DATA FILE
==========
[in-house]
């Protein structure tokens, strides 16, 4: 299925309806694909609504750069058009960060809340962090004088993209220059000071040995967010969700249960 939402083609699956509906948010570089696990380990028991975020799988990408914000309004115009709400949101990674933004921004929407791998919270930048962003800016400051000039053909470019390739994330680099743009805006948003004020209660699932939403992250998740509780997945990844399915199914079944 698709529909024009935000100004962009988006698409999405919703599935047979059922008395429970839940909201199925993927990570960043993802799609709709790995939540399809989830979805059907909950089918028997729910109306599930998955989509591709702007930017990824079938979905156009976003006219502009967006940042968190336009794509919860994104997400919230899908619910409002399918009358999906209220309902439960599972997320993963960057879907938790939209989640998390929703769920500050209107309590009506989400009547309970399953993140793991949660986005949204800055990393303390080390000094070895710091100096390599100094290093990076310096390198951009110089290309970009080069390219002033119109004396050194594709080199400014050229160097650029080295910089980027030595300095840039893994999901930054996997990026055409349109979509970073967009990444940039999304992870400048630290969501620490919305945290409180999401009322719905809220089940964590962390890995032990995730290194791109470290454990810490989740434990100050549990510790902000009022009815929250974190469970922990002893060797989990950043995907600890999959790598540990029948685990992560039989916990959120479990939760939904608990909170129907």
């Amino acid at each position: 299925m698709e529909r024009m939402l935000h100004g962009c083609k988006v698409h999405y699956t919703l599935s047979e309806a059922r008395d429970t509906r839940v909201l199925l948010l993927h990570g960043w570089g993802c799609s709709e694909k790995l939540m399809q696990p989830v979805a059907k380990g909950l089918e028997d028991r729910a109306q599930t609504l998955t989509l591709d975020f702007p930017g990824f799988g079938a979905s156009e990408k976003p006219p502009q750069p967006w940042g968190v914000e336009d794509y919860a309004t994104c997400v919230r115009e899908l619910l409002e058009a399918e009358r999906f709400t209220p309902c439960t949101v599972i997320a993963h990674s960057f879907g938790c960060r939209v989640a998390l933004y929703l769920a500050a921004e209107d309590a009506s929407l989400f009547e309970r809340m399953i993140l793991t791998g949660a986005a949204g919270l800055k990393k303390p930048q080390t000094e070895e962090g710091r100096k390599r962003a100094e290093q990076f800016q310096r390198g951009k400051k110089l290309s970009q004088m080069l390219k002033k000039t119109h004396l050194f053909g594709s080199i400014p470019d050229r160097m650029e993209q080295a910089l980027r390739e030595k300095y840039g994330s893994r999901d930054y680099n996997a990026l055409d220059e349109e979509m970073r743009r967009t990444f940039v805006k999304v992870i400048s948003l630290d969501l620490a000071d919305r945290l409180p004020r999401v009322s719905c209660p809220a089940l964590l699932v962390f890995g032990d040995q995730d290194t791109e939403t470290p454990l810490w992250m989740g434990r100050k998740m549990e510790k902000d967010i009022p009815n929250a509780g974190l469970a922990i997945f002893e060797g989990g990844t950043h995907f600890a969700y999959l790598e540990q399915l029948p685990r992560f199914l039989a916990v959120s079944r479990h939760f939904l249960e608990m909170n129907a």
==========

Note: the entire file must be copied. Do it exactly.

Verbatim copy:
[in-house]
């Protein structure tokens, strides 16, 4: 299925309806694909609504750069058009960060809340962090004088993209220059000071040995967010969700249960 939402083609699956509906948010570089696990380990028991975020799988990408914000309004115009709400949101990674933004921004929407791998919270930048962003800016400051000039053909470019390739994330680099743009805006948003004020209660699932939403992250998740509780997945990844399915199914079944 698709529909024009935000100004962009988006698409999405919703599935047979059922008395429970839940909201199925993927990570960043993802799609709709790995939540399809989830979805059907909950089918028997729910109306599930998955989509591709702007930017990824079938979905156009976003006219502009967006940042968190336009794509919860994104997400919230899908619910409002399918009358999906209220309902439960599972997320993963960057879907938790939209989640998390929703769920500050209107309590009506989400009547309970399953993140793991949660986005949204800055990393303390080390000094070895710091100096390599100094290093990076310096390198951009110089290309970009080069390219002033119109004396050194594709080199400014050229160097650029080295910089980027030595300095840039893994999901930054996997990026055409349109979509970073967009990444940039999304992870400048630290969501620490919305945290409180999401009322719905809220089940964590962390890995032990995730290194791109470290454990810490989740434990100050549990510790902000009022009815929250974190469970922990002893060797989990950043995907600890999959790598540990029948685990992560039989916990959120479990939760939904608990909170129907």
């Amino acid at each position: 299925m698709e529909r024009m939402l935000h100004g962009c083609k988006v698409h999405y699956t919703l599935s047979e309806a059922r008395d429970t509906r839940v909201l199925l948010l993927h990570g960043w570089g993802c799609s709709e694909k790995l939540m399809q696990p989830v979805a059907k380990g909950l089918e028997d028991r729910a109306q599930t609504l998955t989509l591709d975020f702007p930017g990824f799988g079938a979905s156009e990408k976003p006219p502009q750069p967006w940042g968190v914000e336009d794509y919860a309004t994104c997400v919230r115009e899908l619910l409002e058009a399918e009358r999906f709400t209220p309902c439960t949101v599972i997320a993963h990674s960057f879907g938790c960060r939209v989640a998390l933004y929703l769920a500050a921004e209107d309590a009506s929407l989400f009547e309970r809340m399953i993140l793991t791998g949660a986005a949204g919270l800055k990393k303390p930048q080390t000094e070895e962090g710091r100096k390599r962003a100094e290093q990076f800016q310096r390198g951009k400051k110089l290309s970009q004088m080069l390219k002033k000039t119109h004396l050194f053909g594709s080199i400014p470019d050229r160097m650029e993209q080295a910089l980027r390739e030595k300095y840039g994330s893994r999901d930054y680099n996997a990026l055409d220059e349109e979509m970073r743009r967009t990444f940039v805006k999304v992870i400048s948003l630290d969501l620490a000071d919305r945290l409180p004020r999401v009322s719905c209660p809220a089940l964590l699932v962390f890995g032990d040995q995730d290194t791109e939403t470290p454990l810490w992250m989740g434990r100050k998740m549990e510790k902000d967010i009022p009815n929250a509780g974190l469970a922990i997945f002893e060797g989990g990844t950043h995907f600890a969700y999959l790598e540990q399915l029948p685990r992560f199914l039989a916990v959120s079944r479990h939760f939904l249960e608990m909170n129907a």